I do, every day. It goes with the territory when you're a doctor. Sex matters. Having it, not having it, who you have it with and how, what you do and don't do; it can all affect your health, so, for better or worse, we'll be asking about it.
There are ways and ways to ask patients about their sex life. In med school they taught us the phrase "sexually active." We were supposed to ask the patient, "Are you sexually active?" It sounds silly to me now, but it was presented as Standard Of Care. In other words, everybody does it that way. It was deemed an efficient use of time. One question, cut to the chase.
I even did that for a while, until I realized that many people had no idea what I was talking about. I'd get the blank look far too often, and end up having to ask some other way. Or they'd focus on the "active" part of the question. One of my colleagues got the answer, "Not really. I just lie there." And I heard the opposite extreme when a young man bragged, "Oh yeah! I break condoms all the time!"
So I quit asking it that way. For a while I asked, "Do you have a sex partner?" That seemed to work okay. If they answered in the affirmative, I'd follow with, "Male or female?" and then questions about how long they had been together, whether they used safe sex practices, etc. It took a lot more questions than the one, efficient, "sexually active" query, but it got the job done.
(By the way, we don't say "safe sex" anymore, did you know? Now we're supposed to say "safer sex." Nothing, after all, is 100% safe. Or 100% anything. G-d forbid someone should sue us when they get chlamydia having "safe sex!")
Another of my colleagues tried this one out: "Are you having sex?" Until one of his patients gave him a look and said, "Well, not right NOW!"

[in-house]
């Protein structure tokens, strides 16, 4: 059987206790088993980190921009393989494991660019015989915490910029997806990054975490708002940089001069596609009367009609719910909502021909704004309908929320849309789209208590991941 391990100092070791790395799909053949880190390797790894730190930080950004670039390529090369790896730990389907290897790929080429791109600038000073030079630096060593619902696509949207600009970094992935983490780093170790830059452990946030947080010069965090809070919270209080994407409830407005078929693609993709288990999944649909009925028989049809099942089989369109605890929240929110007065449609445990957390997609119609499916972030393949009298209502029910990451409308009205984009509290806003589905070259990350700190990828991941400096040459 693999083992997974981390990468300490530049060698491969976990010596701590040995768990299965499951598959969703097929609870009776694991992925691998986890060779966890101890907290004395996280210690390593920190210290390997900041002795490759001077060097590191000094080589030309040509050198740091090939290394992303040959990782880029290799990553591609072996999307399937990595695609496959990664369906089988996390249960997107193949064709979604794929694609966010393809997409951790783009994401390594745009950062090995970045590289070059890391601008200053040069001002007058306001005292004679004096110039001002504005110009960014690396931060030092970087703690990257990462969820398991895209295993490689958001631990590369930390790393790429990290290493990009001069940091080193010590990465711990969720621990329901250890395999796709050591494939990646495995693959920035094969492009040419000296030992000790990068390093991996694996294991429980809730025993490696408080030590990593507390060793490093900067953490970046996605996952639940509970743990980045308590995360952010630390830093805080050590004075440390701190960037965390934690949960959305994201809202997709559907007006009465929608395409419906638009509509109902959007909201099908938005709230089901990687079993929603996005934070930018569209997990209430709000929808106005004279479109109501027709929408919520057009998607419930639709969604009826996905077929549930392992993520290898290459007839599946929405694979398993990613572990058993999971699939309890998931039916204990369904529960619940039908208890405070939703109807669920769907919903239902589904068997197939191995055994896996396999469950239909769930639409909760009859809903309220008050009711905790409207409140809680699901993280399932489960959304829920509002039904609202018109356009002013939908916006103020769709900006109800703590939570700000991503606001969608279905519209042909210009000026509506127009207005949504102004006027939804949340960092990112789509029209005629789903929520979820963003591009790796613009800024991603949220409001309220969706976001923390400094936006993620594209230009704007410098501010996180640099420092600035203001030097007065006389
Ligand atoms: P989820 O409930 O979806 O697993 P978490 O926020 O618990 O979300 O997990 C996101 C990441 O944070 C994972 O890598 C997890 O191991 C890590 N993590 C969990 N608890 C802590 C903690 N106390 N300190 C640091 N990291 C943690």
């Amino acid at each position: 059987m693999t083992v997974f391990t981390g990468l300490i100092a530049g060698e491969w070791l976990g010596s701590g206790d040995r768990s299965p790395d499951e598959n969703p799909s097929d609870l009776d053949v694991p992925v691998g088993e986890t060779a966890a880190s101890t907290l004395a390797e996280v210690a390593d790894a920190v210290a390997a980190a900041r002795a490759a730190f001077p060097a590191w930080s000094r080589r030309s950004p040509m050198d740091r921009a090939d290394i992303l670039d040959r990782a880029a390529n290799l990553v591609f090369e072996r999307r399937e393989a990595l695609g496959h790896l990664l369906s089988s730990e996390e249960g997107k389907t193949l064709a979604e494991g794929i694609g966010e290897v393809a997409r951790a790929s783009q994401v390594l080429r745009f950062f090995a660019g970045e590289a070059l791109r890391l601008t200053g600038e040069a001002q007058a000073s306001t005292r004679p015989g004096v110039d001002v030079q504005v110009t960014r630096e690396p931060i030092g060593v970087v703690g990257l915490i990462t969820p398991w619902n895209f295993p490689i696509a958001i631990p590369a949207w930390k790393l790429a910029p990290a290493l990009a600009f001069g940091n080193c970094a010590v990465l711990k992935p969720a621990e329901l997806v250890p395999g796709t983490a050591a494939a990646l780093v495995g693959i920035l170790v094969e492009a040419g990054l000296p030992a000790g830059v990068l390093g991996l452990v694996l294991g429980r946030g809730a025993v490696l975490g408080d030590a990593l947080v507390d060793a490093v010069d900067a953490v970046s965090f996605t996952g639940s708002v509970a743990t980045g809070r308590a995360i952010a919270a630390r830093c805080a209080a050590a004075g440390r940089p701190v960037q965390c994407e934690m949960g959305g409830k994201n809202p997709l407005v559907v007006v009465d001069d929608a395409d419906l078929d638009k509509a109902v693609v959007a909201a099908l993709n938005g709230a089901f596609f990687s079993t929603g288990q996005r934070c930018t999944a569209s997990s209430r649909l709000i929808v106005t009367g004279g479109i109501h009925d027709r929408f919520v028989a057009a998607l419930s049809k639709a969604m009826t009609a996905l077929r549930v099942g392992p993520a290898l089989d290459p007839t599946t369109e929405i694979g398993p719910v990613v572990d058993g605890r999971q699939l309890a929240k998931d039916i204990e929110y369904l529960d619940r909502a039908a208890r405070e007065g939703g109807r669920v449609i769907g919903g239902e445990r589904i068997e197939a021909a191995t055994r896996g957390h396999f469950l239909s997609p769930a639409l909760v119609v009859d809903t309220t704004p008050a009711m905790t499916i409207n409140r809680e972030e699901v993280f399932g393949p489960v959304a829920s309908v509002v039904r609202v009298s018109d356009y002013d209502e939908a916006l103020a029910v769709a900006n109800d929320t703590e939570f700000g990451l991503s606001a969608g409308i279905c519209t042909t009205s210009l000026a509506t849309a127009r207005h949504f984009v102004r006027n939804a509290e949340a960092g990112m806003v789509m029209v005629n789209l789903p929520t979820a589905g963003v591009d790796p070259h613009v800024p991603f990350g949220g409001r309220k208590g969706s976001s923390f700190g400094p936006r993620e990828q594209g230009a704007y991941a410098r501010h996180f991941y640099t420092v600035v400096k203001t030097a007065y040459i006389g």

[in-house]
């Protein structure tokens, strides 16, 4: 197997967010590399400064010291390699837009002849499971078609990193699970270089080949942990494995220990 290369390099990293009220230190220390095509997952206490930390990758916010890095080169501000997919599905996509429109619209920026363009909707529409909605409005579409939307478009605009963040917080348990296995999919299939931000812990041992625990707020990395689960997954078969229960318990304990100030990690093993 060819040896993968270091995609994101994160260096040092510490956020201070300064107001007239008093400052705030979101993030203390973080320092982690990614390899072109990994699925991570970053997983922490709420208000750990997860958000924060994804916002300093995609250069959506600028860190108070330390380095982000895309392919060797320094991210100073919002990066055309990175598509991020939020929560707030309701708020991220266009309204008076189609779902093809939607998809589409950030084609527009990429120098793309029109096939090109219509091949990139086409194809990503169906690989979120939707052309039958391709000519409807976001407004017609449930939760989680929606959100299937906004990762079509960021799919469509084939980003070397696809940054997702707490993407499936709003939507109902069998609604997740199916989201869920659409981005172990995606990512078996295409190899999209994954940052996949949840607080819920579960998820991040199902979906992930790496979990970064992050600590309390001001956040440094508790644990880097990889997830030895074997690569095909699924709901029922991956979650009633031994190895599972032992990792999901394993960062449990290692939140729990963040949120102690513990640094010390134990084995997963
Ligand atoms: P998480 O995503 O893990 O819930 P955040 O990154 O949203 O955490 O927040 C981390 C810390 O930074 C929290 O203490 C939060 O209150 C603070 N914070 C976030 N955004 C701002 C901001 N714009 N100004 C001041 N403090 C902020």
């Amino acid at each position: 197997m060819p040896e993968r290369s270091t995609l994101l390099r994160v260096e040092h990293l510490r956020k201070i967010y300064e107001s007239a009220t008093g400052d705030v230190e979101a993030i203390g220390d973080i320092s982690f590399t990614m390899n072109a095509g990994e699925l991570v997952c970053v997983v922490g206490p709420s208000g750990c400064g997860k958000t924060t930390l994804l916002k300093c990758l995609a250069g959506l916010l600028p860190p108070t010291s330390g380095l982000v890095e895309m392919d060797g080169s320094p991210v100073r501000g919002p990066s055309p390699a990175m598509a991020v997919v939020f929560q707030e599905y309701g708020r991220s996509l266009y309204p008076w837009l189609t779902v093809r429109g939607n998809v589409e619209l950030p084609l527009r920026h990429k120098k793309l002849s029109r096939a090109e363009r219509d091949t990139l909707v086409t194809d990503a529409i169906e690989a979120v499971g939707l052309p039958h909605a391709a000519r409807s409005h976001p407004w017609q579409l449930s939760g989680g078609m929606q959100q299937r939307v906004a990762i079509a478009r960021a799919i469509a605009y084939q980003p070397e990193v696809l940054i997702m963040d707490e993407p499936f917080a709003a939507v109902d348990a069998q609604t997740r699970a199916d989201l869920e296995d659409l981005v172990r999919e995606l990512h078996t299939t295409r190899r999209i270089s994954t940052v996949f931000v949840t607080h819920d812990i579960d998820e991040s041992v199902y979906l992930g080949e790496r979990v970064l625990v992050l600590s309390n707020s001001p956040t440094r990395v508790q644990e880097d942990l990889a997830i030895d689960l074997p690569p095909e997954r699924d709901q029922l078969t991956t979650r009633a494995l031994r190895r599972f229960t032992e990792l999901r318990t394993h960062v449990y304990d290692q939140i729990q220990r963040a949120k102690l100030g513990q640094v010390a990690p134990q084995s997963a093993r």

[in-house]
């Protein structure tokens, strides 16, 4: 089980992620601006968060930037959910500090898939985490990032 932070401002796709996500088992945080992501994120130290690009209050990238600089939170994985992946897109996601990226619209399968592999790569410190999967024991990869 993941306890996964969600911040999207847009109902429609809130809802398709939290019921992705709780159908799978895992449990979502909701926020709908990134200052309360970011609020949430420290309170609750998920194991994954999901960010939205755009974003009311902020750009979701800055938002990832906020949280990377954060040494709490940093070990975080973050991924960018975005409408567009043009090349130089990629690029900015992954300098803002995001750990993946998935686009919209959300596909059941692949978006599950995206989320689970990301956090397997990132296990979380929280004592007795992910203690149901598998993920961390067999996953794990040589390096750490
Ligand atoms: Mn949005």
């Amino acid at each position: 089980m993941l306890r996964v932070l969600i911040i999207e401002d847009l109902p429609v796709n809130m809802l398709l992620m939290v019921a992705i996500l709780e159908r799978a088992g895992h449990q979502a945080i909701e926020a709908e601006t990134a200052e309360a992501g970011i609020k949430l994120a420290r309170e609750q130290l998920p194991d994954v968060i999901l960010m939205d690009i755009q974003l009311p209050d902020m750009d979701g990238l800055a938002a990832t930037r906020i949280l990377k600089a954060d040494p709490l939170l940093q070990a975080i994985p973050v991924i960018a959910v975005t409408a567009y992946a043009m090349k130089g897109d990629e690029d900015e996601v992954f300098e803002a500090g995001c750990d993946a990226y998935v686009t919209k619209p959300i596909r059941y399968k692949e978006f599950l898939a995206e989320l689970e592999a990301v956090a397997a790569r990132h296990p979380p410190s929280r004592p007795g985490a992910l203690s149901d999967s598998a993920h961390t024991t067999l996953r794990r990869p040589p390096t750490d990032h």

The open-ended question is a great way to ask about most things. "Tell me about your back pain," for example. But even I would feel a little weird saying, "Tell me about your sex life" to a patient.
No matter how we ask, there will always be a way to misinterpret it. Some of the medical literature uses the term "sexual debut" for someone's first time. "A woman should have a PAP smear 3 years after her sexual debut." Isn't that priceless? It sounds like there should be a huge party with gauzy dresses and tuxedos. "Introducing the sexual debutantes!"
I finally hit on an opening question that works for me most of the time. "Do you have sex with men, women, both, or neither?" Most people seem to be able to hear that one, and respond without rancor. Interestingly, I have never seen a woman act offended by this question, whether she is straight or gay. On the other hand, quite a few straight men act appalled that I would even consider the idea of them having sex with men. "WOMEN! Only WOMEN!" they huff. I wonder: is homophobia a sex-linked trait?
The other day, I finally got "Neither" in response to my question, which made me realize it isn't quite the catchall I thought it was. Was this a virgin (not as rare as you might think at the university)? Nope. On further questioning, the person revealed that they had in fact had their sexual debut some years earlier but were currently single. No sex for...hmmm lemme think...two whole weeks now!
That brings up another whole arena: sexual definitions. "Monogamy," "long term," "sex;" you'd be surprised at some of the concepts folks have. Fodder for another post.